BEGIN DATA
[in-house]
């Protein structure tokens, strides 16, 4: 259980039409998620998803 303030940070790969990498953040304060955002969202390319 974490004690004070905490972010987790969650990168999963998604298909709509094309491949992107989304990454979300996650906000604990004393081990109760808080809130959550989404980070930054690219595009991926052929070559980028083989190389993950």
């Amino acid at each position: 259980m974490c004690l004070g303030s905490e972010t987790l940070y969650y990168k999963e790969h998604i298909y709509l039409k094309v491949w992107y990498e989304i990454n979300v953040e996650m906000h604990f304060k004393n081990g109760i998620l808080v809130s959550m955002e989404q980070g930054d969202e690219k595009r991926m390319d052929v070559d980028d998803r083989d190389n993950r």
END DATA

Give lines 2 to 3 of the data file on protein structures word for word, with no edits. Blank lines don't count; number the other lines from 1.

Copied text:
């Protein structure tokens, strides 16, 4: 259980039409998620998803 303030940070790969990498953040304060955002969202390319 974490004690004070905490972010987790969650990168999963998604298909709509094309491949992107989304990454979300996650906000604990004393081990109760808080809130959550989404980070930054690219595009991926052929070559980028083989190389993950």
């Amino acid at each position: 259980m974490c004690l004070g303030s905490e972010t987790l940070y969650y990168k999963e790969h998604i298909y709509l039409k094309v491949w992107y990498e989304i990454n979300v953040e996650m906000h604990f304060k004393n081990g109760i998620l808080v809130s959550m955002e989404q980070g930054d969202e690219k595009r991926m390319d052929v070559d980028d998803r083989d190389n993950r």